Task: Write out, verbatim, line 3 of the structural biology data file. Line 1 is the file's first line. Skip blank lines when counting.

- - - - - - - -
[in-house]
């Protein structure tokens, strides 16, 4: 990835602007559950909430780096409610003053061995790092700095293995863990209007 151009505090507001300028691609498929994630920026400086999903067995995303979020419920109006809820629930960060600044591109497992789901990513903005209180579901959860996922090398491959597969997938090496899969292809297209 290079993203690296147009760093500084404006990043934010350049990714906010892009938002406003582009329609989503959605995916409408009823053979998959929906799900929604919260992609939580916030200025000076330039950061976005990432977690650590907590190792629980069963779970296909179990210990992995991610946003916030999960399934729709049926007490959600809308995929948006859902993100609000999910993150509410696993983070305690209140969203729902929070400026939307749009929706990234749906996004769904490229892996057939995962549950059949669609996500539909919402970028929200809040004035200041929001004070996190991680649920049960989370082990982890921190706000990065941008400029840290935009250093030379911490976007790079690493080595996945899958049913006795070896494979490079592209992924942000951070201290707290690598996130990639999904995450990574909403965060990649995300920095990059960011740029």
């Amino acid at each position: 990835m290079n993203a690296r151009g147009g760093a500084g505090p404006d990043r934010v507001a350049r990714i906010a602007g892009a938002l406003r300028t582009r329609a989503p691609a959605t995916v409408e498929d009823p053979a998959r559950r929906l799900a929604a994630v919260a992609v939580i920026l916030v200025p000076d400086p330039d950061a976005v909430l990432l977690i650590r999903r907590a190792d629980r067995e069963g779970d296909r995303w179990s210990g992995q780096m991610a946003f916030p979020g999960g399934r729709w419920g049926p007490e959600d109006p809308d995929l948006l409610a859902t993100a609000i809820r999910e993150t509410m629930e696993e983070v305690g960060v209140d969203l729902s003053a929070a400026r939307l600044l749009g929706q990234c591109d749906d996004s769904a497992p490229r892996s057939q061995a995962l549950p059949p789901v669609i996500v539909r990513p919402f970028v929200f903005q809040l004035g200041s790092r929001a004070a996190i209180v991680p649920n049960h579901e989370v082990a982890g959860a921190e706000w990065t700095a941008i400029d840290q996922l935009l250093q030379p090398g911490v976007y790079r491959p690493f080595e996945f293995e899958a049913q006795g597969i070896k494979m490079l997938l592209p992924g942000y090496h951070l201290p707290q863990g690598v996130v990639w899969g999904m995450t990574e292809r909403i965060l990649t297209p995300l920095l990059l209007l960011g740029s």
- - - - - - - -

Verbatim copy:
């Amino acid at each position: 990835m290079n993203a690296r151009g147009g760093a500084g505090p404006d990043r934010v507001a350049r990714i906010a602007g892009a938002l406003r300028t582009r329609a989503p691609a959605t995916v409408e498929d009823p053979a998959r559950r929906l799900a929604a994630v919260a992609v939580i920026l916030v200025p000076d400086p330039d950061a976005v909430l990432l977690i650590r999903r907590a190792d629980r067995e069963g779970d296909r995303w179990s210990g992995q780096m991610a946003f916030p979020g999960g399934r729709w419920g049926p007490e959600d109006p809308d995929l948006l409610a859902t993100a609000i809820r999910e993150t509410m629930e696993e983070v305690g960060v209140d969203l729902s003053a929070a400026r939307l600044l749009g929706q990234c591109d749906d996004s769904a497992p490229r892996s057939q061995a995962l549950p059949p789901v669609i996500v539909r990513p919402f970028v929200f903005q809040l004035g200041s790092r929001a004070a996190i209180v991680p649920n049960h579901e989370v082990a982890g959860a921190e706000w990065t700095a941008i400029d840290q996922l935009l250093q030379p090398g911490v976007y790079r491959p690493f080595e996945f293995e899958a049913q006795g597969i070896k494979m490079l997938l592209p992924g942000y090496h951070l201290p707290q863990g690598v996130v990639w899969g999904m995450t990574e292809r909403i965060l990649t297209p995300l920095l990059l209007l960011g740029s």